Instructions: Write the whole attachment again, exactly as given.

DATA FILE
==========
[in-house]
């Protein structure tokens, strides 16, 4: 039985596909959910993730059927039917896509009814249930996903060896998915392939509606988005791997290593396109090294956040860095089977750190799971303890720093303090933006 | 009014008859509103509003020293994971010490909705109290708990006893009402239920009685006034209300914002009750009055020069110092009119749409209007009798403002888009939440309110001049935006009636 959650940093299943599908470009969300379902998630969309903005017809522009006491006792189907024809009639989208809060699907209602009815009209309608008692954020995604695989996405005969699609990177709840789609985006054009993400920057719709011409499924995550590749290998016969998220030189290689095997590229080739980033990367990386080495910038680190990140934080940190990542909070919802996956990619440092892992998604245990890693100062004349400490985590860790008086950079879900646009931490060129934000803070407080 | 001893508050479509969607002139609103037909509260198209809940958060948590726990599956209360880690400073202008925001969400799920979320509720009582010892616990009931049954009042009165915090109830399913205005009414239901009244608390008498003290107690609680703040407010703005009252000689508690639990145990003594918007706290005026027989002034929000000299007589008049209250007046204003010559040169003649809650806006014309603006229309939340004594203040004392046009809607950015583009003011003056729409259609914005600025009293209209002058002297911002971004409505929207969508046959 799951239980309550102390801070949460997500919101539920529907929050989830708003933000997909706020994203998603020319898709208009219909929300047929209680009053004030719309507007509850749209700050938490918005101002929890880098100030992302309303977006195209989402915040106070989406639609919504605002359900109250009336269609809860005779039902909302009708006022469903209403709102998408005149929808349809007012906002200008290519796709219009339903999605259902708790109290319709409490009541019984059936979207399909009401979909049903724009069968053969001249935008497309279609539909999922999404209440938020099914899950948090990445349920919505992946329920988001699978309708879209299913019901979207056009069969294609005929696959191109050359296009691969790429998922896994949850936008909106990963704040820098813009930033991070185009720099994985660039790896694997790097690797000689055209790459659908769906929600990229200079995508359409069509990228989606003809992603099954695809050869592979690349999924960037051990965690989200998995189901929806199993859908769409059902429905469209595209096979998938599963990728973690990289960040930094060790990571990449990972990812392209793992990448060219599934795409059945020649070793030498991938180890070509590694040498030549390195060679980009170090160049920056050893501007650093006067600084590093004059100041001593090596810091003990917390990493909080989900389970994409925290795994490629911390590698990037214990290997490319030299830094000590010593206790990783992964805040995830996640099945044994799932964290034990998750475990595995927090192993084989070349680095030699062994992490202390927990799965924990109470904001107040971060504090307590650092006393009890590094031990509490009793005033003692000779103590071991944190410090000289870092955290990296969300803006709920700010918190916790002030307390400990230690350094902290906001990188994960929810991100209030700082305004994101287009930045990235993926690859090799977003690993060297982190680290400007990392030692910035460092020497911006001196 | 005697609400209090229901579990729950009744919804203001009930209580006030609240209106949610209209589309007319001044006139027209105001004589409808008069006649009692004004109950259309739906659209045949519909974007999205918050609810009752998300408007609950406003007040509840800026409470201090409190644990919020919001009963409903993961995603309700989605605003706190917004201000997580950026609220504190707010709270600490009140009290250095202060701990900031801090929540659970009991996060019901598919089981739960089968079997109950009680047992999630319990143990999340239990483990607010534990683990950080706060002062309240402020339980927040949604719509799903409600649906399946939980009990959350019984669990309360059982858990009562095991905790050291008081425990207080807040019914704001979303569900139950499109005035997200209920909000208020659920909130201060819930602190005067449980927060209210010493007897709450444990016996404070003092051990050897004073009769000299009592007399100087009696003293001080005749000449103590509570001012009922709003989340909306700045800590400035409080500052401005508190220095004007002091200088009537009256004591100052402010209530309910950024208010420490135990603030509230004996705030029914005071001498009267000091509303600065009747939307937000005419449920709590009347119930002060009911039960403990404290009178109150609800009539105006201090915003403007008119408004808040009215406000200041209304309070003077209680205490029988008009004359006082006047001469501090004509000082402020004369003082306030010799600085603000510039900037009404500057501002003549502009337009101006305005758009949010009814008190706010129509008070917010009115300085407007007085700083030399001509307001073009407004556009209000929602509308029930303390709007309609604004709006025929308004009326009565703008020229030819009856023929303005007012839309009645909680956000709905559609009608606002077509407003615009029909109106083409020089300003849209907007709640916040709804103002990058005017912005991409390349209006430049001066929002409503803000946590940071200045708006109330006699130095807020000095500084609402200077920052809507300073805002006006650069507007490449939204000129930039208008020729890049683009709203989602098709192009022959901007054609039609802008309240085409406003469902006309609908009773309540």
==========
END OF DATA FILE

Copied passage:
[in-house]
């Protein structure tokens, strides 16, 4: 039985596909959910993730059927039917896509009814249930996903060896998915392939509606988005791997290593396109090294956040860095089977750190799971303890720093303090933006 | 009014008859509103509003020293994971010490909705109290708990006893009402239920009685006034209300914002009750009055020069110092009119749409209007009798403002888009939440309110001049935006009636 959650940093299943599908470009969300379902998630969309903005017809522009006491006792189907024809009639989208809060699907209602009815009209309608008692954020995604695989996405005969699609990177709840789609985006054009993400920057719709011409499924995550590749290998016969998220030189290689095997590229080739980033990367990386080495910038680190990140934080940190990542909070919802996956990619440092892992998604245990890693100062004349400490985590860790008086950079879900646009931490060129934000803070407080 | 001893508050479509969607002139609103037909509260198209809940958060948590726990599956209360880690400073202008925001969400799920979320509720009582010892616990009931049954009042009165915090109830399913205005009414239901009244608390008498003290107690609680703040407010703005009252000689508690639990145990003594918007706290005026027989002034929000000299007589008049209250007046204003010559040169003649809650806006014309603006229309939340004594203040004392046009809607950015583009003011003056729409259609914005600025009293209209002058002297911002971004409505929207969508046959 799951239980309550102390801070949460997500919101539920529907929050989830708003933000997909706020994203998603020319898709208009219909929300047929209680009053004030719309507007509850749209700050938490918005101002929890880098100030992302309303977006195209989402915040106070989406639609919504605002359900109250009336269609809860005779039902909302009708006022469903209403709102998408005149929808349809007012906002200008290519796709219009339903999605259902708790109290319709409490009541019984059936979207399909009401979909049903724009069968053969001249935008497309279609539909999922999404209440938020099914899950948090990445349920919505992946329920988001699978309708879209299913019901979207056009069969294609005929696959191109050359296009691969790429998922896994949850936008909106990963704040820098813009930033991070185009720099994985660039790896694997790097690797000689055209790459659908769906929600990229200079995508359409069509990228989606003809992603099954695809050869592979690349999924960037051990965690989200998995189901929806199993859908769409059902429905469209595209096979998938599963990728973690990289960040930094060790990571990449990972990812392209793992990448060219599934795409059945020649070793030498991938180890070509590694040498030549390195060679980009170090160049920056050893501007650093006067600084590093004059100041001593090596810091003990917390990493909080989900389970994409925290795994490629911390590698990037214990290997490319030299830094000590010593206790990783992964805040995830996640099945044994799932964290034990998750475990595995927090192993084989070349680095030699062994992490202390927990799965924990109470904001107040971060504090307590650092006393009890590094031990509490009793005033003692000779103590071991944190410090000289870092955290990296969300803006709920700010918190916790002030307390400990230690350094902290906001990188994960929810991100209030700082305004994101287009930045990235993926690859090799977003690993060297982190680290400007990392030692910035460092020497911006001196 | 005697609400209090229901579990729950009744919804203001009930209580006030609240209106949610209209589309007319001044006139027209105001004589409808008069006649009692004004109950259309739906659209045949519909974007999205918050609810009752998300408007609950406003007040509840800026409470201090409190644990919020919001009963409903993961995603309700989605605003706190917004201000997580950026609220504190707010709270600490009140009290250095202060701990900031801090929540659970009991996060019901598919089981739960089968079997109950009680047992999630319990143990999340239990483990607010534990683990950080706060002062309240402020339980927040949604719509799903409600649906399946939980009990959350019984669990309360059982858990009562095991905790050291008081425990207080807040019914704001979303569900139950499109005035997200209920909000208020659920909130201060819930602190005067449980927060209210010493007897709450444990016996404070003092051990050897004073009769000299009592007399100087009696003293001080005749000449103590509570001012009922709003989340909306700045800590400035409080500052401005508190220095004007002091200088009537009256004591100052402010209530309910950024208010420490135990603030509230004996705030029914005071001498009267000091509303600065009747939307937000005419449920709590009347119930002060009911039960403990404290009178109150609800009539105006201090915003403007008119408004808040009215406000200041209304309070003077209680205490029988008009004359006082006047001469501090004509000082402020004369003082306030010799600085603000510039900037009404500057501002003549502009337009101006305005758009949010009814008190706010129509008070917010009115300085407007007085700083030399001509307001073009407004556009209000929602509308029930303390709007309609604004709006025929308004009326009565703008020229030819009856023929303005007012839309009645909680956000709905559609009608606002077509407003615009029909109106083409020089300003849209907007709640916040709804103002990058005017912005991409390349209006430049001066929002409503803000946590940071200045708006109330006699130095807020000095500084609402200077920052809507300073805002006006650069507007490449939204000129930039208008020729890049683009709203989602098709192009022959901007054609039609802008309240085409406003469902006309609908009773309540």